Monday, December 29, 2008

Of big pictures and little details

I'm on my one year break -- my lost year as they call it at the iSchool. Or in my case, my lost 18 months. And I am plagued by superficiality. I can't seem to get below a very surface interest in anything.

I read, I think, I write, I talk with people about a subject (any subject) and quite quickly I find, almost like magic, that I've connected up this dot with that dot, drawn this parallel, identified this or that recurring theme, and before I know it, I've drifted up like smoke out of whatever depths I might yet pursue if I would stay with the idea for awhile, to some lofty mesa where I "see" the big picture and lose all interest in the subject. It's a kind of fatalistic, "oh, yeah, well this is just another example of that" and it's pointless to think about it any further. This pattern is getting to be a real pain in the ass.

At its best, this big picture thing is a tremendous asset. It provides unique perspective. I learn by associating unlikely events, by seeing beyond the immediate details to more remote implications. I've always thought of it as a good thing. But it seems now to lead inexorably towards a false belief that I already know enough when in fact, that's absurd. I lose curiousity. I draw conclusions too quickly. I cut off exploration and discovery. It's not always the best thing, to see the big picture or to "instantly get it." Without enough pieces in the puzzle, I see the wrong picture, I see the same picture in every puzzle.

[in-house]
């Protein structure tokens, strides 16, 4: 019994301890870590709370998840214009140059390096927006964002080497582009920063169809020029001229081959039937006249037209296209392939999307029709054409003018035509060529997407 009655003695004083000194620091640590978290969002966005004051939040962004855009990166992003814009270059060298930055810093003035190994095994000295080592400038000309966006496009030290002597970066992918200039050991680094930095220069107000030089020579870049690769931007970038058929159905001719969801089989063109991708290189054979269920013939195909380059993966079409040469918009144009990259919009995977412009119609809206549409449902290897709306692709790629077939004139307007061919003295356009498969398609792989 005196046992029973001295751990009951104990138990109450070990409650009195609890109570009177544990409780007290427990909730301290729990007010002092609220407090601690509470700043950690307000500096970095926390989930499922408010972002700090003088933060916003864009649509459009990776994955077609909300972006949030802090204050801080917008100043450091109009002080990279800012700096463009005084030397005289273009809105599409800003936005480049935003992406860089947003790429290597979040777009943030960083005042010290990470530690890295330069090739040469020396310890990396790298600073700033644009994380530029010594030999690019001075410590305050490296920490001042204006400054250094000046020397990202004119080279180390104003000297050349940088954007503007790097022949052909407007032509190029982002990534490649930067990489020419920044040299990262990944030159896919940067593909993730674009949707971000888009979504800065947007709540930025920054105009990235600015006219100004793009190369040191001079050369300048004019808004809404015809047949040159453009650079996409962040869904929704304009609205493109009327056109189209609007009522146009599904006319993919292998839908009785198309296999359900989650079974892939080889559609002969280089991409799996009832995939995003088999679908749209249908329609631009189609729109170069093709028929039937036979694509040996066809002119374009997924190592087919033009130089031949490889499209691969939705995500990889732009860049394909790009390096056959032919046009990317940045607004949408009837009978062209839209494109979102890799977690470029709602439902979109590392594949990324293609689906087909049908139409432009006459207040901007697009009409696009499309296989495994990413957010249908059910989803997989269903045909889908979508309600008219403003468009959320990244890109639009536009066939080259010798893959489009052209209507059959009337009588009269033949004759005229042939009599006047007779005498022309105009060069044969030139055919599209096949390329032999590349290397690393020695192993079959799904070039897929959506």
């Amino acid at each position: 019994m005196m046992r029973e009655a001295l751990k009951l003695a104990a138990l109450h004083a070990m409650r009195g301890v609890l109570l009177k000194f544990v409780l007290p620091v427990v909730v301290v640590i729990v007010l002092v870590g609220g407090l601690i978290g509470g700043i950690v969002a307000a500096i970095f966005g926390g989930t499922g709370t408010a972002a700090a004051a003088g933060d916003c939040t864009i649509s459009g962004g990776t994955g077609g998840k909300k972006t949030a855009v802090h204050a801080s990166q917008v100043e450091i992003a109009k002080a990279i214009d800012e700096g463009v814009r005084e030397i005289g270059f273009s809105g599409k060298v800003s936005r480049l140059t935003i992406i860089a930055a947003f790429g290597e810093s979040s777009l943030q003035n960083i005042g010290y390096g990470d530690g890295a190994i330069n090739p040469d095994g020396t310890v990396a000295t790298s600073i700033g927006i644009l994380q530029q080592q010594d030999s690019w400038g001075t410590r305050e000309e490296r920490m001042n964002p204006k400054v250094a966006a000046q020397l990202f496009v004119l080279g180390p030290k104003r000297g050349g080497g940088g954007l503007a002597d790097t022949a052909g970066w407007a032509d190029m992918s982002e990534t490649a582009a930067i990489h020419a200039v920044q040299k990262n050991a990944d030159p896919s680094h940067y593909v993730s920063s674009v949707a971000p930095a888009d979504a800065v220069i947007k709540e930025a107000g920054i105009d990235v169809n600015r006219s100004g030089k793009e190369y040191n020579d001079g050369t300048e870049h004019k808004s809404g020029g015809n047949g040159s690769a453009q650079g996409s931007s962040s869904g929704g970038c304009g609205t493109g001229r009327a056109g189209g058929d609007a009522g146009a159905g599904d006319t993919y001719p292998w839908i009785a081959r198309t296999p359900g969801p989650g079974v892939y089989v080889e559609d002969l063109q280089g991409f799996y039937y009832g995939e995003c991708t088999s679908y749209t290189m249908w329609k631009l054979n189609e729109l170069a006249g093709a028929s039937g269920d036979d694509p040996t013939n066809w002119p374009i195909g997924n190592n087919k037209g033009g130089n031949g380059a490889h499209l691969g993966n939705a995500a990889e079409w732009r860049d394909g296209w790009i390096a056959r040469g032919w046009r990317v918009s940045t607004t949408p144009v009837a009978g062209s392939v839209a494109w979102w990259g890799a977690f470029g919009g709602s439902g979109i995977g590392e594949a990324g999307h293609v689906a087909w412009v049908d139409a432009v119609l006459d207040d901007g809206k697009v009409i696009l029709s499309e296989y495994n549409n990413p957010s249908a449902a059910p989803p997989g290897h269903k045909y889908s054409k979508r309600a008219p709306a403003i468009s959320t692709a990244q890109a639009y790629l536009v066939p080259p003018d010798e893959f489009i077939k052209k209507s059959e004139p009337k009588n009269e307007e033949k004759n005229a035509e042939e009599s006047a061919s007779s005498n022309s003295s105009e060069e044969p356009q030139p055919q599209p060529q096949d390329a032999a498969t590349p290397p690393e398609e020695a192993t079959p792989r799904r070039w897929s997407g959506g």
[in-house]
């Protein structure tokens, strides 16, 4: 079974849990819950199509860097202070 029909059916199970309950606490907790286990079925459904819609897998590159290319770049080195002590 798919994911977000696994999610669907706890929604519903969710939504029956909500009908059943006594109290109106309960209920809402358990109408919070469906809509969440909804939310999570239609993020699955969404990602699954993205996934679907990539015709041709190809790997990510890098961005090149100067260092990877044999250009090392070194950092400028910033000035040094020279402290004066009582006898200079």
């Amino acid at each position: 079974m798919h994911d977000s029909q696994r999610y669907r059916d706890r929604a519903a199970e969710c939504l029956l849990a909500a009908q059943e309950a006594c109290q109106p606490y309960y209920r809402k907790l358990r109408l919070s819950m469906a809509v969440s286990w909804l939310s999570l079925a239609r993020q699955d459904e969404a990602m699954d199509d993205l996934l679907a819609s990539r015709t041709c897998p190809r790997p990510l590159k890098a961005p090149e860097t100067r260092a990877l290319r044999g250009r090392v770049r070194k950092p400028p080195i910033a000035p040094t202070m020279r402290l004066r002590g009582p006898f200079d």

So, though I entertain all sorts of ideas about what I might pursue next, it seems none will ultimately sustain my interest until I take some time to adjust my approach to entertaining ideas.

You know, it feels like I am a car out of gear. Nothing works but gravity and the brake. So maybe I need to have a look under the hood (is that where the gears are?). What on earth am I doing with a car analogy?

I need to study in detail why I can't study detail.

1 comment:

Barbara W. said...

Your blog is inspiring! Thank you for sharing who you are and how you are becoming! You stretch me.

Barbara